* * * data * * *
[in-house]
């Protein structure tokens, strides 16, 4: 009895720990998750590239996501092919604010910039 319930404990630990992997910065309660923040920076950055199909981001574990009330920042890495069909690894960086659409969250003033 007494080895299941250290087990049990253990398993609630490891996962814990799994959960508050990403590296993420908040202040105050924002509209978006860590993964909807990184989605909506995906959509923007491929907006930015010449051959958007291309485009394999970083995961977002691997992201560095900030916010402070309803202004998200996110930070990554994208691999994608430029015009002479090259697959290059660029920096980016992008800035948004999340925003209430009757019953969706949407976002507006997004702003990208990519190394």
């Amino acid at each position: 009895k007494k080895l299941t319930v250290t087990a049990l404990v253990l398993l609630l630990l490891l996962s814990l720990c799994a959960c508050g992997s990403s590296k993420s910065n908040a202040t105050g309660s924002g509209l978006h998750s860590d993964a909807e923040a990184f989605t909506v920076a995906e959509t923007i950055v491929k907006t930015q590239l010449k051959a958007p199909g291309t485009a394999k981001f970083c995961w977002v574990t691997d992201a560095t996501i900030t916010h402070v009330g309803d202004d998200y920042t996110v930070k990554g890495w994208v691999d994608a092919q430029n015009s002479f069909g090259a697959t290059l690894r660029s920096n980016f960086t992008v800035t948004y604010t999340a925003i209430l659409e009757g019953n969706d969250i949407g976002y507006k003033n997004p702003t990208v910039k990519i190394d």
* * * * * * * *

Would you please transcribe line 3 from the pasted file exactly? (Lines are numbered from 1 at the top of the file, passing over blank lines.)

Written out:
């Amino acid at each position: 009895k007494k080895l299941t319930v250290t087990a049990l404990v253990l398993l609630l630990l490891l996962s814990l720990c799994a959960c508050g992997s990403s590296k993420s910065n908040a202040t105050g309660s924002g509209l978006h998750s860590d993964a909807e923040a990184f989605t909506v920076a995906e959509t923007i950055v491929k907006t930015q590239l010449k051959a958007p199909g291309t485009a394999k981001f970083c995961w977002v574990t691997d992201a560095t996501i900030t916010h402070v009330g309803d202004d998200y920042t996110v930070k990554g890495w994208v691999d994608a092919q430029n015009s002479f069909g090259a697959t290059l690894r660029s920096n980016f960086t992008v800035t948004y604010t999340a925003i209430l659409e009757g019953n969706d969250i949407g976002y507006k003033n997004p702003t990208v910039k990519i190394d």